Curd Jürgens

Curd Jürgens Biography

Karl Stromberg in The Spy Who Loved Me

Curd Jürgens, born Curd Gustav Andreas Gottlieb Franz Jürgens, was a talented German-Austrian stage and film actor who made a significant contribution to the world of cinema.

He was born on December 13, 1915, in the Munich, and he had a rough start in his career when he was involved in a car accident that left him unable to have children. But his life took a dramatic turn when his wife, actress Louise Basler, encouraged him to pursue acting.

u started his acting career on stage in Vienna, where he quickly made a name for himself as a talented and versatile performer. Jürgens’ outspoken criticism of the Nazi regime in his native Germany led to his imprisonment in a labor camp in Hungary. But he managed to escape after a few weeks and became an Austrian citizen after the war.


Ironically Curd Jürgens went on to play soldiers in many war films, including his breakthrough role in Des Teufels General (The Devil’s General), a fictional portrayal of World War I flying ace and World War II Luftwaffe general Ernst Udet. He also appeared in Hollywood films, such as The Enemy Below and The Longest Day, where he played the German general Günther Blumentritt.

Curd Jürgens biggest role in English speaking films was for his casting as Bond villain Karl Stromberg in The Spy Who Loved Me. This was coming towards the end of his illustrious career, and Jürgens’ last film appearance was in the spy-thriller Teheran 43. He made two more appearances in TV films German film Collin, and BBC TV film Smiley’s People in 1982 was his last ever role.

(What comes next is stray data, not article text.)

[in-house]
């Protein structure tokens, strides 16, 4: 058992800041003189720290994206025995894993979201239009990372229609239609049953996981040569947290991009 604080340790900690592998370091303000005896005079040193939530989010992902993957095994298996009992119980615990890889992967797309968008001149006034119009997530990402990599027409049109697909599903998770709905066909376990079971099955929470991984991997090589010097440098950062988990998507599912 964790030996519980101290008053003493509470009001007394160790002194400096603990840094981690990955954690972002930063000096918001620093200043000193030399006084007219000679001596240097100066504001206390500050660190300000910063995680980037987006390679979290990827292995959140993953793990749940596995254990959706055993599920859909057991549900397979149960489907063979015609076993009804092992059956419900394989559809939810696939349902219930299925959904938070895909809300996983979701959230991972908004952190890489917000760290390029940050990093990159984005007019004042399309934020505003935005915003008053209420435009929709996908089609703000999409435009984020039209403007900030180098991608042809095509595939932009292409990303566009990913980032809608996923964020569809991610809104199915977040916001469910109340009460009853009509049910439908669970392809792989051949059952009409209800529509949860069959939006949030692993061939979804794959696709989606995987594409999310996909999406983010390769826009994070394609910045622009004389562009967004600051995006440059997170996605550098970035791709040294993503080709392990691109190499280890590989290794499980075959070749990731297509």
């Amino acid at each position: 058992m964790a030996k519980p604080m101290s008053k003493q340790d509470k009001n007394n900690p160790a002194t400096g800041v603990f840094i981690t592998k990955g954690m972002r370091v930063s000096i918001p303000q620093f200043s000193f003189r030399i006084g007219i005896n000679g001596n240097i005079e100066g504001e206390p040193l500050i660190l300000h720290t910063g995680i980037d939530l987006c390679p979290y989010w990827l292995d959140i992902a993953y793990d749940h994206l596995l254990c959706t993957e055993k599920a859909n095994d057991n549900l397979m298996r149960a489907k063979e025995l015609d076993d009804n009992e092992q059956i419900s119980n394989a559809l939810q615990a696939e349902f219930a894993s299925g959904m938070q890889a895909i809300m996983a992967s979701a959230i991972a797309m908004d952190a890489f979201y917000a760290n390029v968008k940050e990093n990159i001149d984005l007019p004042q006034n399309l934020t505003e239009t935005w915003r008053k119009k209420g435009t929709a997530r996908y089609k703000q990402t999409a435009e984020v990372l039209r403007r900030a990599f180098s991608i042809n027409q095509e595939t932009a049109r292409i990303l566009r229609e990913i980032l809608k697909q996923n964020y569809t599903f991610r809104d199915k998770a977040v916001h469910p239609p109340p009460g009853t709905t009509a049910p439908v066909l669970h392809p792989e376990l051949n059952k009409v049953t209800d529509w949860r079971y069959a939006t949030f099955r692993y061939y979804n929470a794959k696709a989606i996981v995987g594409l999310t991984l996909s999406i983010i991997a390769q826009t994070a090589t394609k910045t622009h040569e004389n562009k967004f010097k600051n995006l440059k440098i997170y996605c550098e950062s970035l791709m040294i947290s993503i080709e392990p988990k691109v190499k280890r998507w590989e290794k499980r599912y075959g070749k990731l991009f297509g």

Although he appeared in over 100 films, Curd Jürgens was also a notable stage actor. He played the title role of Hugo von Hofmannsthal’s play Jedermann at the Salzburg Festival from 1973 until 1977, which was arguably the most high-profile role for a German-speaking male actor. Jürgens’ last stage appearance was with the Vienna State Opera as Bassa Selim in Mozart’s opera Die Entführung aus dem Serail.

Apart from acting, Curd Jürgens also directed a few films with limited success and wrote screenplays. He was a talented journalist and provided the German voice of the journalist in the 1980 German dub of Jeff Wayne’s Musical Version of the War of the Worlds.

Curd Jürgens was married five times, but his last marriage to Margie Schmitz lasted until his death on June 18, 1982, in Vienna, from a heart attack.